Thanksgiving: The Story of America’s Experiment with Communism and Capitalism

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Thanksgiving: The Story of America’s Experiment with Communism and Capitalism
By Kayleigh McEnany:
November 22, 2011 8:53 AM EST

We were all taught about the Pilgrims and Indians, but most of us do not know the real story of Thanksgiving -- the failure of communism and the triumph of capitalism.

Long before Karl Marx's Communist Manifesto, and the days of Vladimir Lenin and Leon Trotsky, the Pilgrims conducted a communist experiment that exposed the system's downfalls and led them to communism's natural antithesis and the economic system we extol today -- capitalism. The incomplete narrative we were told growing up went something like this:

In 1620, the Pilgrims boarded the Mayflower and set sail for the New World. According to their leader, Plymouth Governor William Bradford, they found "cold barren desolate wilderness" upon their arrival in November. The Pilgrims endured a long, cold, and deadly winter during which half of them perished. When spring arrived, the Indians taught the Pilgrims how to cultivate the land, thereby saving the new settlers.

More often than not, this is where the account ends. But this is not the whole story of Thanksgiving -- far from it. This was just the beginning.

Even though the Indians did, indeed, teach the Pilgrims to farm, fish, and hunt in the spring of 1621, the Pilgrims did not yet prosper. It would be three long years before the Pilgrims could thank God for their plenty. The

Pilgrims had the instructional manual right in front of them. They knew what to do, but could not do it. Why did it take them years to turn theory into practice? What was the impediment to their success? In hindsight, the answer is clear.

As Paul Harvey would say, and now the rest of the story:

After encountering losses in Jamestown, investors were loath to fund voyages to the New World. Any subsidized expedition would be accompanied by strict and unfavorable stipulations. For the Pilgrims, the condition was that all the wealth that they accrued would be "common wealth."

At the end of seven years, the colonists were to split all of their wealth equally with their investors in London. There would be no private property, since this might incentivize the colonists to toil harder on their own land rather than the common land. So, from 1620 to 1622, Plymouth was essentially a commune with all land and profits owned by the community as a whole.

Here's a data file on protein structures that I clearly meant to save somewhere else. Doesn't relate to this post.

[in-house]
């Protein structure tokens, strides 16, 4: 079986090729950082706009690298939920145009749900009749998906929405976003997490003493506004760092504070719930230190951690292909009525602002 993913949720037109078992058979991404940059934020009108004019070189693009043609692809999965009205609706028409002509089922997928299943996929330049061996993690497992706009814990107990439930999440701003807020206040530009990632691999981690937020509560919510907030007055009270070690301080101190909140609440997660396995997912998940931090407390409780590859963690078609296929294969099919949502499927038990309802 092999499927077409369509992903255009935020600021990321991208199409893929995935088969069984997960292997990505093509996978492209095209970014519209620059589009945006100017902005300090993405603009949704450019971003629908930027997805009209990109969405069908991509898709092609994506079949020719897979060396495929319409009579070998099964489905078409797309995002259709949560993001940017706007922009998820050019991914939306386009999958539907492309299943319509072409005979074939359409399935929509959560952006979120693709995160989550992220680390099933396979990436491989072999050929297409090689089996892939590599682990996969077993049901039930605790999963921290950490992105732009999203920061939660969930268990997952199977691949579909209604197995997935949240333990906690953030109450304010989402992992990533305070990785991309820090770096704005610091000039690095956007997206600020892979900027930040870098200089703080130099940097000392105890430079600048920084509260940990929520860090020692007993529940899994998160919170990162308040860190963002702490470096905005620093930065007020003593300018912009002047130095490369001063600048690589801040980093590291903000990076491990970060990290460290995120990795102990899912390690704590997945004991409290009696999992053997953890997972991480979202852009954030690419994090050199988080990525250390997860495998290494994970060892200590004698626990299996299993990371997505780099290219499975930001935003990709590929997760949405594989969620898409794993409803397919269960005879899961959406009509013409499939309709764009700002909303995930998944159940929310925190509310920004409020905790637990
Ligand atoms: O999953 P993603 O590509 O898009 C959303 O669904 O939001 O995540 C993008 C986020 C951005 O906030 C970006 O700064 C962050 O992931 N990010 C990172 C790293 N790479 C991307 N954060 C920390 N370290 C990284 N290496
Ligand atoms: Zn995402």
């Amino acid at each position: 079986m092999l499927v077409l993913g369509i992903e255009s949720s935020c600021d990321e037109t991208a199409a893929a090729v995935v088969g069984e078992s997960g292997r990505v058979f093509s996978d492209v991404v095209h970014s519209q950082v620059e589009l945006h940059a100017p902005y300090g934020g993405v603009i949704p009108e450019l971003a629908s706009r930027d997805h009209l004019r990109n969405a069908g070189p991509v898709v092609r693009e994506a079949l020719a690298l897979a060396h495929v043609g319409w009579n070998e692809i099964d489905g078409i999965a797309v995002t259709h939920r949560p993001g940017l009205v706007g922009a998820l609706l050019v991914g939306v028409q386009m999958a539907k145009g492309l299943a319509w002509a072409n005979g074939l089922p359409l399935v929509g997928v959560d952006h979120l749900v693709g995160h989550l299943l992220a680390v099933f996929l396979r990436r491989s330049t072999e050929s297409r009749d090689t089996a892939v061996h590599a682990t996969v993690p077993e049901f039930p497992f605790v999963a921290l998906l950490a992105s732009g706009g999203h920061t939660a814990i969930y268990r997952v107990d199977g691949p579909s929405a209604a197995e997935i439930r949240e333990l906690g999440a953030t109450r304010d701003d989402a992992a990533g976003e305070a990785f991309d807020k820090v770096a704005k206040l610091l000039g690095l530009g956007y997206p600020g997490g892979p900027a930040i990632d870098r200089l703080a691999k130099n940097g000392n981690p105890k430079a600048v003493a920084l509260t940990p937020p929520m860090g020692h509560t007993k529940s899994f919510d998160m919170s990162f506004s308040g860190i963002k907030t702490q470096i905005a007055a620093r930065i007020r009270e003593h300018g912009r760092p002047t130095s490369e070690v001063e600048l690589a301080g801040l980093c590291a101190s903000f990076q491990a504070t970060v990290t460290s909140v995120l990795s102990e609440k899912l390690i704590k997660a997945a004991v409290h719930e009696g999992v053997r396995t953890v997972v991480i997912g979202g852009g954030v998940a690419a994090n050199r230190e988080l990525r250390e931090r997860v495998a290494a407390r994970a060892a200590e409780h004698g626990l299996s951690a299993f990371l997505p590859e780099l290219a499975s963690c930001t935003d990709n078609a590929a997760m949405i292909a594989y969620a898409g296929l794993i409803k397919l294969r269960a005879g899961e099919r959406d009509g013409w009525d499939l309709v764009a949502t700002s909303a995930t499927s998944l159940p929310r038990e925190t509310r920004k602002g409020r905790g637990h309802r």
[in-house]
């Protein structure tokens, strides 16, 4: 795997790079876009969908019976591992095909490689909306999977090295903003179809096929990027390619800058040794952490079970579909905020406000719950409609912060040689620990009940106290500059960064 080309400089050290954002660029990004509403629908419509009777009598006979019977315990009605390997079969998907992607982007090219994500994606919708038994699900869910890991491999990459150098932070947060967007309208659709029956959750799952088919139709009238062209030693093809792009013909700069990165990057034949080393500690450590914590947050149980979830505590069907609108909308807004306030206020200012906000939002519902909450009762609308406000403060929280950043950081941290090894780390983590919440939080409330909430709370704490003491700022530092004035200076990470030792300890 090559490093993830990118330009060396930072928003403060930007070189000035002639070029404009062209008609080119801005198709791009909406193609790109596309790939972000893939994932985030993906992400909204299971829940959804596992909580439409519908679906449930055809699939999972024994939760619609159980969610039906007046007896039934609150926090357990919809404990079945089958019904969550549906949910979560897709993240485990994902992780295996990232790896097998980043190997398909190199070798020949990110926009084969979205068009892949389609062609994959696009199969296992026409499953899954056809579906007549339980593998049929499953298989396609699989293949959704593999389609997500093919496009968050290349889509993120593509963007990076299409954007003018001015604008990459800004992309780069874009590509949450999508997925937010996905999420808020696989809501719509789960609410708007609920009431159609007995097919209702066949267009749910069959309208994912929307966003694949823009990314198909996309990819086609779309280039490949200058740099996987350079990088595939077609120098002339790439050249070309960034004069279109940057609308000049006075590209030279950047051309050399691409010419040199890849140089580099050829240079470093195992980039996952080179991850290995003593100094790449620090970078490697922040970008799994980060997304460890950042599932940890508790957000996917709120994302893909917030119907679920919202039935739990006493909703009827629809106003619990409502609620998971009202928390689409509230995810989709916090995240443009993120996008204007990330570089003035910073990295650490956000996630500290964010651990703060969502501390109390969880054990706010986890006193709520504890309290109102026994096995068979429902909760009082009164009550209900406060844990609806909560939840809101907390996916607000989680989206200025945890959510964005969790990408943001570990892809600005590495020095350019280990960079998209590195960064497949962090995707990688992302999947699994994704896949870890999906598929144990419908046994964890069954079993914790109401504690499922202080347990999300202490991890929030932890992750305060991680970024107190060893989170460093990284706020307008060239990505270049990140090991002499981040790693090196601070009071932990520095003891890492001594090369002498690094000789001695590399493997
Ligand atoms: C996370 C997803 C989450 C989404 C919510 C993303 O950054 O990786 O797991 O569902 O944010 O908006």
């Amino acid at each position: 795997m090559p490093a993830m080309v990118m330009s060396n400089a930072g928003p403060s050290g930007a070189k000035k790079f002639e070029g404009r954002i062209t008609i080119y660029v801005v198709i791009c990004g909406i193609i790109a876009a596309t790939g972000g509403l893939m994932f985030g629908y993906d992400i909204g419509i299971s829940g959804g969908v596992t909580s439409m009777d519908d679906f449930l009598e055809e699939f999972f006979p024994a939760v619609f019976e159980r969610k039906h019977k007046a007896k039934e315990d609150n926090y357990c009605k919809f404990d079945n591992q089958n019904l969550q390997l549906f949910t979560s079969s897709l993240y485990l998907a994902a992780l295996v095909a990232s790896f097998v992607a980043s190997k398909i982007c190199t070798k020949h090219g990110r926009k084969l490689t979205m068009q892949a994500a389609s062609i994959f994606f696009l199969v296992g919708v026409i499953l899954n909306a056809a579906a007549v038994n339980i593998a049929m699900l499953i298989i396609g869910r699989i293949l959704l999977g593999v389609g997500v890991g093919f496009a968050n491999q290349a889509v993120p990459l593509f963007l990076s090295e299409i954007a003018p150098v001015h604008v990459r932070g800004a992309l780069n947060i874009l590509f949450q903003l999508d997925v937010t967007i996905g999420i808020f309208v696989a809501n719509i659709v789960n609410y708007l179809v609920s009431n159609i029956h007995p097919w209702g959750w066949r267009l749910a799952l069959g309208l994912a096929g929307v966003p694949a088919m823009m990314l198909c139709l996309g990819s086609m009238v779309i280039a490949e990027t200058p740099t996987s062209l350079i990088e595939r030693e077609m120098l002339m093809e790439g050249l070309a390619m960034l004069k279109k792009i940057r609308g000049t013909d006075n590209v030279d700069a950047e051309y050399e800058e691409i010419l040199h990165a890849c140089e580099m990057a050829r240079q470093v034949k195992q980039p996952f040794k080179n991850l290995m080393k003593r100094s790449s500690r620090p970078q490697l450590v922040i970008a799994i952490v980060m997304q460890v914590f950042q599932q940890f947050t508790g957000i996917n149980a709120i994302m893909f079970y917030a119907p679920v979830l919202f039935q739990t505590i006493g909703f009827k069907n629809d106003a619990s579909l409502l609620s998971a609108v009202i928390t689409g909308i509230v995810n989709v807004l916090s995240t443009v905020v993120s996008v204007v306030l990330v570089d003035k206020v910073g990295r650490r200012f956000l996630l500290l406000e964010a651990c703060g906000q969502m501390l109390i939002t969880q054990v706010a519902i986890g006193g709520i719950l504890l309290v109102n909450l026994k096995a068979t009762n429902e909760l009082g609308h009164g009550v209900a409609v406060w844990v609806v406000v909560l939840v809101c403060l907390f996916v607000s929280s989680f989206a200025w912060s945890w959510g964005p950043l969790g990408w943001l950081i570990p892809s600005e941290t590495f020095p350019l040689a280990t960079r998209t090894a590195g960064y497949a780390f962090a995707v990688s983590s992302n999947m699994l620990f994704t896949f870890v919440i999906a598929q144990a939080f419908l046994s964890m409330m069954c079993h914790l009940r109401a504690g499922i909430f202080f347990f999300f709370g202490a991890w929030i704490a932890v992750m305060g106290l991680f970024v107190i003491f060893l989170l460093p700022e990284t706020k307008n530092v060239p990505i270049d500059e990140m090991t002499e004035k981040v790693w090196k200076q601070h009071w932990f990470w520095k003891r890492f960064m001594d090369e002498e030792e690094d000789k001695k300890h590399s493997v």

The result of this communal style of living was disastrous. Death, starvation and disease ensued. The Pilgrims were "languish[ing] in mystery" in the words of Bradford. Although Plymouth was filled with "godly and sober men," he said the community fell victim to sloth, laziness, and the refusal to work.

Why? For the same reason communism never works; it's the free-rider effect. The few who break their backs working watch the fruits of their labor go to the lazy or the free-riders who latch onto their coattails without doing any of the work themselves.

Bradford found a solution to the Pilgrims' woes:

"At length, after much debate of things, the Governor... gave way that they should set corn every man for his own particular, and in that regard trust to themselves... And so assigned to every family a parcel of land, according to the proportion of their number." In short, property was privatized, and the colonists experienced "very good success."

Bradford acknowledged the folly of their previous ways: "The experience that we had in this common course and condition tried sundry years... that by taking away property, and bringing community into a common wealth, would make them happy and flourishing -- as if they were wiser than God."

Realizing that communism was not the answer, that each man can only appreciate the things he earns, the Pilgrims continued to privatize more and more over the years. In doing so, they wrote not just the story of Thanksgiving, but also the story of America.


Another source about Jamestown
Private Property Saved Jamestown, And With It, America
 

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Thanksgiving: The Story of America’s Experiment with Communism and Capitalism
By Kayleigh McEnany:
November 22, 2011 8:53 AM EST

We were all taught about the Pilgrims and Indians, but most of us do not know the real story of Thanksgiving -- the failure of communism and the triumph of capitalism.

Long before Karl Marx's Communist Manifesto, and the days of Vladimir Lenin and Leon Trotsky, the Pilgrims conducted a communist experiment that exposed the system's downfalls and led them to communism's natural antithesis and the economic system we extol today -- capitalism. The incomplete narrative we were told growing up went something like this:

In 1620, the Pilgrims boarded the Mayflower and set sail for the New World. According to their leader, Plymouth Governor William Bradford, they found "cold barren desolate wilderness" upon their arrival in November. The Pilgrims endured a long, cold, and deadly winter during which half of them perished. When spring arrived, the Indians taught the Pilgrims how to cultivate the land, thereby saving the new settlers.